I personally think that you can never be too early to start thinking about it. For tax reasons, often times you definitely want to start thinking about it at least two years in advance.
And why is that?
Because you may be-- if you're selling a corporation and selling the shares of the corporation, you might be able to take advantage of the lifetime capital gains exemption. And to be able to qualify for the lifetime capital gains exemption, the corporation needs to meet certain tests. And there's one test in particular where you need to meet it for the two years prior to the sale. So you want to make sure that you're not offside.
And one of the reasons that most corporations are offside they're carrying too many passive assets, so cash that is not being used in the operating business, an investment portfolio, maybe real estate that's not associated to the business. Those could all be passive investments-- passive assets that would make the corporation offside. And so you could miss out on taking advantage of the small-- or the lifetime capital gains exemption, which is $850,000.
And when you say those things are offside, refresh me, too, because I know the latest-- the federal government has made changes to the types of income that can be inside these things. Is it related to this, or is that another thing you have to watch out for?
That's another thing that you need to worry about. Completely different. Yes, unfortunately.
OK. So there's another one there. You know, I guess if the other thing, too, is you can sell the practice, and sell the shares, the corporation.
You could also sell the assets I assume too as part of this. Is that a good idea or is it--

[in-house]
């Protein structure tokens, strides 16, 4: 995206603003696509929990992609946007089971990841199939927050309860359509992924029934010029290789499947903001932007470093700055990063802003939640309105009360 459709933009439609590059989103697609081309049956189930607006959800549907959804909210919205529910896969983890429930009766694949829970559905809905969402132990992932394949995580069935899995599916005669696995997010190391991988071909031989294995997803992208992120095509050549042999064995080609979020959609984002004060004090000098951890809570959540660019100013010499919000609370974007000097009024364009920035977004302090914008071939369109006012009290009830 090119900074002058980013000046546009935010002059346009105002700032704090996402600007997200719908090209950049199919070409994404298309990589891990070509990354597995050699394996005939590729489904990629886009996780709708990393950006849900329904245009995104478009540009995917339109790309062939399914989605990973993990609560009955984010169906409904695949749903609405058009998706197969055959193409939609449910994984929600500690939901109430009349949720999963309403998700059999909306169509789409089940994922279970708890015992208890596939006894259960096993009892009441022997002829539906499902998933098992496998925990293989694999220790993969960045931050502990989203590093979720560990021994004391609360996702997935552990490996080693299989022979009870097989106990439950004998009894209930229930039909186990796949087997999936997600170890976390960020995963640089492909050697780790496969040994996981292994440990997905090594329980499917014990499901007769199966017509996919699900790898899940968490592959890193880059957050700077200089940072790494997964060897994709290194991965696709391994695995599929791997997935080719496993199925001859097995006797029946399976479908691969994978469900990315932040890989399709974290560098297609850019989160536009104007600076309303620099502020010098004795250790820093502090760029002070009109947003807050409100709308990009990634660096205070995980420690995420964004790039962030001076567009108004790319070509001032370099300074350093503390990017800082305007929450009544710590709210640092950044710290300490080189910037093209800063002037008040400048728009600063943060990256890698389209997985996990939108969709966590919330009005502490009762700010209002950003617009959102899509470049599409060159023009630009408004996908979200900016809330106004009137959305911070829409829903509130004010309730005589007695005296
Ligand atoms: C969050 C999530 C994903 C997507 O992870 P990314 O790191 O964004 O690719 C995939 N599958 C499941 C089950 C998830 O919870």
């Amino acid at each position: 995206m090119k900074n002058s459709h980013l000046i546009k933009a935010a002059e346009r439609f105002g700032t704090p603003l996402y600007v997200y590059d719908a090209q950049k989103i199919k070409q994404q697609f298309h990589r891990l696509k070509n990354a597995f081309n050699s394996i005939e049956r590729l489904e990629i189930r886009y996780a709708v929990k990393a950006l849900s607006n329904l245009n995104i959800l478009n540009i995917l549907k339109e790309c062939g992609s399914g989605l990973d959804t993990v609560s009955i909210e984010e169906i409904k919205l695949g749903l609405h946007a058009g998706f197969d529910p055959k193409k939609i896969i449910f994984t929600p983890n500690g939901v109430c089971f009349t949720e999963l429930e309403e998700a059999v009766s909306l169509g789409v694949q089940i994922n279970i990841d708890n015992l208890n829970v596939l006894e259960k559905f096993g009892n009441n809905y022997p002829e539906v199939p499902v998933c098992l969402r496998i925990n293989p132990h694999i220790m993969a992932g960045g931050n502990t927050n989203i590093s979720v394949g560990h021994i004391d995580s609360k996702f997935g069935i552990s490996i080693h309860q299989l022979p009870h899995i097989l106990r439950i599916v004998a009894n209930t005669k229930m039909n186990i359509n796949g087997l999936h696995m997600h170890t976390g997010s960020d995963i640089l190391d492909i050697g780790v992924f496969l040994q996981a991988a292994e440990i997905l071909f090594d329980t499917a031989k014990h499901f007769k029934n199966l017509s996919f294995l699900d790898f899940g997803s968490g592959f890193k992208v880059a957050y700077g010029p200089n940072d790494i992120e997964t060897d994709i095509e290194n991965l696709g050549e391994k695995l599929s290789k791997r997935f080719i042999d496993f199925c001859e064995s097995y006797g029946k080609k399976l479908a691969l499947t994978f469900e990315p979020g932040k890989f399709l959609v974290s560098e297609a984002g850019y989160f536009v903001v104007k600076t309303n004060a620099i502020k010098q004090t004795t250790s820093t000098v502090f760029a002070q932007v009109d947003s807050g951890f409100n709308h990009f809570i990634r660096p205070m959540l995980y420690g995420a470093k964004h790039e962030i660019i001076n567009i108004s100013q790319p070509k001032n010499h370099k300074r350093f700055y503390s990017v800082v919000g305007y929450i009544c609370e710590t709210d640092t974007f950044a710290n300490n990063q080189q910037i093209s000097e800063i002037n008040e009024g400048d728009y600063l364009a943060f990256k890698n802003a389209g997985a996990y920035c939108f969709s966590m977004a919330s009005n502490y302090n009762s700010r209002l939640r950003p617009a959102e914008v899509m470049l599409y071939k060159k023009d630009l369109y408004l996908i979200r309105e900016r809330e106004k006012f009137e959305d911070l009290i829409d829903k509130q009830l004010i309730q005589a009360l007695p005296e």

Well, most of the time a seller would prefer the share sale, because of the lifetime capital gains exemption. And in certain situations, depending on what province you are in and what type of practice you have, you might be able to multiply the lifetime capital gains exemption with other family members. So you can see, if you double that up or triple that up, you can probably sell the full practice for a full price, tax-free.
Wonder-- I mean, I guess you deal with people doing this. I mean, this is what you do. Do people plan this well, generally speaking, or is it kind of touch-and-go?
Unfortunately not, because being a business owner takes a lot of your time. And so for professionals, they're very busy. And so they're mostly focusing on their business. And they're not really thinking about succession planning. And so when they do start thinking about it is when they start thinking about retirement or too close to retirement, or maybe somebody comes up with an offer and they might not be ready to act on that, because they haven't prepared.
And I guess the downside of really not preparing is they're leaving money on the table. I'm sure this happens, right?
Absolutely yes. Yeah.
I mean, again, I know you can't give me an exact number, but I mean, is that what you see, like people coming in and saying, you know, you probably sold your business for like 70% of what it was actually worth?
Well, it depends on the market. Really depends on the market. But yeah, that could be the case, or that you just aren't selling it as tax-efficiently as possible.
Which, yeah, can have a lot, too. In terms of times, is this a good time to be selling your business? Or I mean-- and I know there's a lot tax considerations and personal things too, but is this a buoyant market right now?
Well, it depends again on the practice area. Dental practices have been being sold for large amounts, so that's an area that's doing quite well.
But that might not be the case with all practices.
Got it. Pierre, always great to have you. Thanks so much.
Thanks for having me.
Pierre Letourneau, he's a High Net Worth Planner with TD Wealth. He joined me here in studio.